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One LA property owner is using enough water to supply 90 families—who could it be?

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Searching for the biggest water guzzlers in Los Angeles

Last year, investigative journalism outlet Reveal, revealed that the biggest individual water user in Los Angeles resides in Bel Air and used 11.8 million gallons of water in the year-long period ending April, 2015. That’s enough water to serve about 90 families; it’s also the most water consumed by a single household across California in areas where water agencies were willing to release consumer data.

While the Los Angeles Department of Water and Power agreed to release usage information on their thirstiest customers, the utility company declined to include the names or addresses of users, leaving plenty of ordinary people—and at least one Los Angeles Times reporter—to wonder: who on earth needs so much H2O in their life?

Now, Reveal is back with a few hypotheses. They’ve crunched the numbers, analyzed satellite imagery, and looked very closely at metrics like "Normalized Difference Vegetation Index" and "Tasseled Cap Wetness" (no we didn’t make up that second one, though we kind of wish we had).

Using these techniques, Reveal has narrowed down the possible suspects to a list of seven property owners who—11.8 million gallons or not—are certainly among the city’s biggest water guzzlers. We’ll call them the soaking wet seven:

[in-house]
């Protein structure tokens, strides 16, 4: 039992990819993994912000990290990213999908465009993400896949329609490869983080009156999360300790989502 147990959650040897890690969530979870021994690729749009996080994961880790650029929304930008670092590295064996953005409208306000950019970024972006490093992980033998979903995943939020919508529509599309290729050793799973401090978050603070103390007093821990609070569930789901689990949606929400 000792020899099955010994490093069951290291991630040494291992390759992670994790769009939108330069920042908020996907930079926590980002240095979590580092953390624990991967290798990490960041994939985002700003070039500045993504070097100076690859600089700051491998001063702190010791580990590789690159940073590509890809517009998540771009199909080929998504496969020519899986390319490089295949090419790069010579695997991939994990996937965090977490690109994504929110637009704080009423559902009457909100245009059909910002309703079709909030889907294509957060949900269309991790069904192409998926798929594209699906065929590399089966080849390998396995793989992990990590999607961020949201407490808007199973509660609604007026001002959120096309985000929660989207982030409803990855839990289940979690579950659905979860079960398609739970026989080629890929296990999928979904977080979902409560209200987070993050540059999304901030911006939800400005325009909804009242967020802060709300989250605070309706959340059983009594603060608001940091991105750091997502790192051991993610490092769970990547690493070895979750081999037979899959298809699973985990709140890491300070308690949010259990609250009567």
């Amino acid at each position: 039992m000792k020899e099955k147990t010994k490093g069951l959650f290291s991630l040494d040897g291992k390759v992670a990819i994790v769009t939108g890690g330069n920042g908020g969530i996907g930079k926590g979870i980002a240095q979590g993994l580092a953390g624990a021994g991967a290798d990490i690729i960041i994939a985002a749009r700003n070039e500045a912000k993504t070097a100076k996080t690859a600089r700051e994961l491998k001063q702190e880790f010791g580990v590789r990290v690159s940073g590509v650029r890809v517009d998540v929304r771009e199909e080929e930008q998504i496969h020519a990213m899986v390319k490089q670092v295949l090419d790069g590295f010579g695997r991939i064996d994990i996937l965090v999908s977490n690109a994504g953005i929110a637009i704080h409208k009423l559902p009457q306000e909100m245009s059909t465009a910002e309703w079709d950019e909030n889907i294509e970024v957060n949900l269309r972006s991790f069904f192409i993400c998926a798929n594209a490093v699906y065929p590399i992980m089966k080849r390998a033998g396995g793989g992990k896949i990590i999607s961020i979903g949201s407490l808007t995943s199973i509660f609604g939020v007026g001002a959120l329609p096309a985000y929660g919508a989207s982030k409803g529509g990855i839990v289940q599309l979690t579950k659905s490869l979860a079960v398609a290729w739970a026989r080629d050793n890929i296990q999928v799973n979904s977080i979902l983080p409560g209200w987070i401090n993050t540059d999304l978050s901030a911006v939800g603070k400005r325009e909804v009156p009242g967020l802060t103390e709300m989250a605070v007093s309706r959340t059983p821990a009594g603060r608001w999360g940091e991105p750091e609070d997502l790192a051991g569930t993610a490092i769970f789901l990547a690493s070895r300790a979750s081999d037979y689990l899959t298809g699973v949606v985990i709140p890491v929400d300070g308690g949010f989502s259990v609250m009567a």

Jerrold Perenchio

One of the state’s top political donors, according to Forbes, Perenchio—a former Hollywood producer and ex-Univision chairman—quite fittingly lives in the mansion used for exterior shots on The Beverly Hillbillies. Remarkably, the 13-acre estate isn’t even Perenchio’s most opulent property. That would be his other home in Malibu that includes a 10-acre golf course he illegally built for his wife in the 1980s. In 2004, as the Los Angeles Times reports, Perenchio cut a deal with the state, allowing him to keep the course in return for his agreement to donate it to the state after his death and the death of his wife.

Gary Winnick

Winnick, an investment banker, is the current owner of hotelier Conrad Hilton’s onetime home, known alternatively as "Casa Encantada" and "Bellagio House."

Peter Guber

Guber is the CEO of Mandalay Entertainment and a part-owner of both the Dodgers and Golden State Warriors. He also tells the New York Times he's among the 10 best blackjack players in the world.

Nancy Walton Laurie

If this Wal Mart heiress is the city’s biggest water user, her neighbor may soon eclipse her. Laurie lives next to Mohamed Hadid and the ever-expanding, insanely unpermitted megamansion he’s been working on for the past few years. In fact, Laurie at one point sued Hadid over damage to a Eucalyptus tree on her property.

Robert Daly

A longtime CBS executive and former chairman of both the Dodgers and Warner Brothers, Daly actually replied to Reveal’s request for comment, saying he’s working on cutting back his water consumption and that he "can’t help the fact that I own a lot of property."

Beny Alagem

Alagem, who owns the Berverly Hilton and is currently asking voters to approve a 26-story tower next door, is fortunate enough to live outside of the city of Beverly Hills—where water officials released drought-shaming information about the city’s biggest consumers in March.

Bradley Bell and Colleen Bell

The Bells are a successful daytime TV producer and a recently appointed U.S. ambassador to Hungary, respectively. They regularly hold Democratic fundraisers at their lush, five-acre property.

Head over to Reveal for more information on each of these copious water users, along with satellite photos and some pretty impressive visuals detailing just how lush their properties are compared to surrounding areas.